Getting movement ingrained as one of your habits in the everyday things we do is the most achievable way to get moving more. Being more active requires a deliberate effort, walking or cycling instead of using the car. Commuting to work on the bike or walking the kids to school are simple everyday changes we can make to be more active.
How active are you?
In order to make changes in your daily activity level, it helps to know how active you are now, it’s possible to ascertain a broad range from a few simple questions and you can measure yourself by counting your steps.
Counting steps arguably is not the most scientific method of assessing activity levels however it is a pretty good guide and can highlight, active days and times and enable you to make conscious changes based on real-time activity information.
We are motivated by things we can achieve and reaching goals, especially a self-set goal. It’s intrinsically motivating and this makes it much more likely that we will achieve our goals, target or whatever we have set ourselves.
How active do you need to be and how many steps?
As a general rule of thumb, if you’re looking to increase activity levels, you should start by seeing what you are already doing. You need a baseline to start from or it will be difficult to choose an achievable goal for your step target.
Once you have a weeks worth of steps, you’ll be able to see an average, you’ll want to increase this by a decent amount, doing as much as you can to increase your daily activity level and daily step count.
So to get started you’re going to need a way of tracking your steps. This can be achieved via a dedicated activity tracker such as a Fitbit, basic pedometer or a smartphone.
You should purchase the one that’s going to suit both your needs and how you use technology. If you prefer the old school pen and paper then just buy a simple [amazon_textlink asin=’B0177OLRNU’ text=’Pedometer ‘ template=’ProductLink’ store=’danieljeal-21′ marketplace=’UK’ link_id=’ddfa44b6-9734-11e8-a78f-ed627de88326′] and write down your steps each day.
The following is a general guide you can match to your current daily step count.
- Under 5000 steps/day may be used as a “sedentary lifestyle index”
- 5,000-7,499 steps/day is typical of daily activity excluding sports/exercise and might be considered “low active.” The average American walks 5900 to 6900 steps per day, so the majority are “low active.”
- 7,500-9,999 steps/day likely includes some exercise or walking (and/or a job that requires more walking) and might be considered “somewhat active.”
- 10,000 steps/day indicates the point that should be used to classify individuals as “active”.
- Individuals who take more than 12,500 steps/day are likely to be classified as “highly active”.
Data from How Many Pedometer Steps Per Day are Enough? via About.com
Tracking your daily steps will help you evaluate your daily, fitness and monthly activity levels and trends. If you have an activity tracker it will likely automatically track your steps online, If you are using a standard pedometer, you also have the option of manually tracking online or just good old pen and paper.
- Old School Pen & Paper – Download Pedometer Tracking Sheet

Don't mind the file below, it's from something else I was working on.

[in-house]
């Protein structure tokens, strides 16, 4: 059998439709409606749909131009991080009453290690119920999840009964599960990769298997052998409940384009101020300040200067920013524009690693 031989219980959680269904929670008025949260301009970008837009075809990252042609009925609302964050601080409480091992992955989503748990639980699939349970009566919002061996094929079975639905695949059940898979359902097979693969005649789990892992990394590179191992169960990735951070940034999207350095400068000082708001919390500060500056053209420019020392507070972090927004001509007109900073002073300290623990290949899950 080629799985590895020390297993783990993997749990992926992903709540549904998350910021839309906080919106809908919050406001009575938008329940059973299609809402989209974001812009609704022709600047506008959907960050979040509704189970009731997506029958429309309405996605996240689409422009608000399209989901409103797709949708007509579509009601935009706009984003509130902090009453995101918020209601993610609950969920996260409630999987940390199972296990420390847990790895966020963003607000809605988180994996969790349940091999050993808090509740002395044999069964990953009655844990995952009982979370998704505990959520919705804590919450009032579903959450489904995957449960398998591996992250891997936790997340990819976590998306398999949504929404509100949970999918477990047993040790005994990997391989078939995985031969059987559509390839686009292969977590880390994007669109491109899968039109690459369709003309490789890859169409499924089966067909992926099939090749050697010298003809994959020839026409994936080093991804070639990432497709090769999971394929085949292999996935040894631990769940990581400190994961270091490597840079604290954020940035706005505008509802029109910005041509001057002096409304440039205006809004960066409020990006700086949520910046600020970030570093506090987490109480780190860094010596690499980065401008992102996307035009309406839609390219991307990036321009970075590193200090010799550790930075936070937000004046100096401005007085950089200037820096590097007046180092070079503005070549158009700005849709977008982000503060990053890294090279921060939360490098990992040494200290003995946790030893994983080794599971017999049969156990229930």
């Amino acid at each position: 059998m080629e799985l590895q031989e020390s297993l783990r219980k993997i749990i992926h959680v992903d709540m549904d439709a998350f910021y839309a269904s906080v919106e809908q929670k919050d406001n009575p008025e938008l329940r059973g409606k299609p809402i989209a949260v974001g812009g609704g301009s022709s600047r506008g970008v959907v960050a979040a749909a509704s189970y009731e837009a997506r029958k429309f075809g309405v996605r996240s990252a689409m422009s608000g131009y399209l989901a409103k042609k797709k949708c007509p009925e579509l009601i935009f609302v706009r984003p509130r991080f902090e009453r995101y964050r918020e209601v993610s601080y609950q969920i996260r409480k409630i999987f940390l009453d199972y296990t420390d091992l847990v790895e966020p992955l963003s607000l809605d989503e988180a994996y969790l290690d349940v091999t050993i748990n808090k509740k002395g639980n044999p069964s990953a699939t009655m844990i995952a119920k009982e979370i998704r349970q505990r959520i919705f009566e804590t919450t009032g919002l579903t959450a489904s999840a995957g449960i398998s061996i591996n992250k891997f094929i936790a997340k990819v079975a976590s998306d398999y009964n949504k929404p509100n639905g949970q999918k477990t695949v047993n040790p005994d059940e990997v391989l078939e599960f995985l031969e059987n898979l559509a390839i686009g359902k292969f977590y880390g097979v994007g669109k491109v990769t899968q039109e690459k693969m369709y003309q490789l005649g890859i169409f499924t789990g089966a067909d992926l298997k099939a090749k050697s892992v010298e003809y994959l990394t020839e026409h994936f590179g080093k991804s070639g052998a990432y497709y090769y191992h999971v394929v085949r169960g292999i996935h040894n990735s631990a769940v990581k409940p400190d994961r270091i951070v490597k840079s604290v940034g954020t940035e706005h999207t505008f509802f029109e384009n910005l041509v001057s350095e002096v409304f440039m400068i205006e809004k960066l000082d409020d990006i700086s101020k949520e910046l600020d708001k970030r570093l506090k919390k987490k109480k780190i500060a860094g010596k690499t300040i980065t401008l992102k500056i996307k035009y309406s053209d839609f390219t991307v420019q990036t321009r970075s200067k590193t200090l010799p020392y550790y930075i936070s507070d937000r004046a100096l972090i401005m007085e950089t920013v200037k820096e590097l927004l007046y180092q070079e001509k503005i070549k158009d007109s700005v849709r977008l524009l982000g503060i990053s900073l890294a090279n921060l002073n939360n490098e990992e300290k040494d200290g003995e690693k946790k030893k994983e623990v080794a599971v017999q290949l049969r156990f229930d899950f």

- Use your smartphone
- Use a fitness tracker like Apple Watch or Fitbit.
I would argue that 10,000 steps should be a minimum and more is good however being more active isn’t just about steps, of course, cycling, swimming and other exercise are also a factor when raising our activity levels.
Take a step back and assess your current activity levels and look for opportunities using the tips above and see where you can make headway in increasing your steps and using more methods of active travel
6 Simple lifestyle changes to get you moving more
- Taking the Stairs
If your workplace is not on the ground floor and you need to take an elevator, allow some extra time and take the stairs, you’ll be amazed what a difference this can make.
Read ‘Stairway to health’
- Walking or Cycling to Work
Many of us make journeys every day that we could easily walk or cycle, an active commute requires extra effort and planning and it’s easy to see why we just jump in the car.
Changing travel habits we’ve had for years won’t be easy, and it will be harder in the winter. The key is to plan, set your cycling gear out the night before, set the alarm a little earlier. The issue with this one is there isn’t much incentive to adhere to it, it’s slowly, it’s harder, it takes planning etc, etc. Being reflective will help, you’ll be having a positive effect on your environment, contributing to a more pleasant environment with one less car on the road. Keep this up all year and your carbon footprint just fell off a cliff.
- Parking Further Away
Real simple, going shopping or the cinema or wherever, park further away, some great benefits with this tip. You’ll get a parking space and you’ll walk more. Win, win.
Read (Can Parking your car make you healthier)
- Walking or Cycling with the kids on the school run
Another key lifestyle habit that many of us can do yet choose not too, the average school run is just 1.5 miles. This is an achievable distance to walk, cycle or scooter and I’m sure you’ll agree, getting kids active from an early age is very important.
- Walking or Cycling to the shops or cafe
We’re all guilty of jumping in the car when we pop into town? In most cases, we aren’t picking up a new wardrobe and taking the bike or walking is possible. If you think about it, it will save you money as you’ll only buy what you can carry.
- Longer dog walks
Add an extra 10 minutes to your dog walk, that’s an extra 20-30 minutes a day and a good 3 hours a week of extra activity, it all adds up and makes a difference.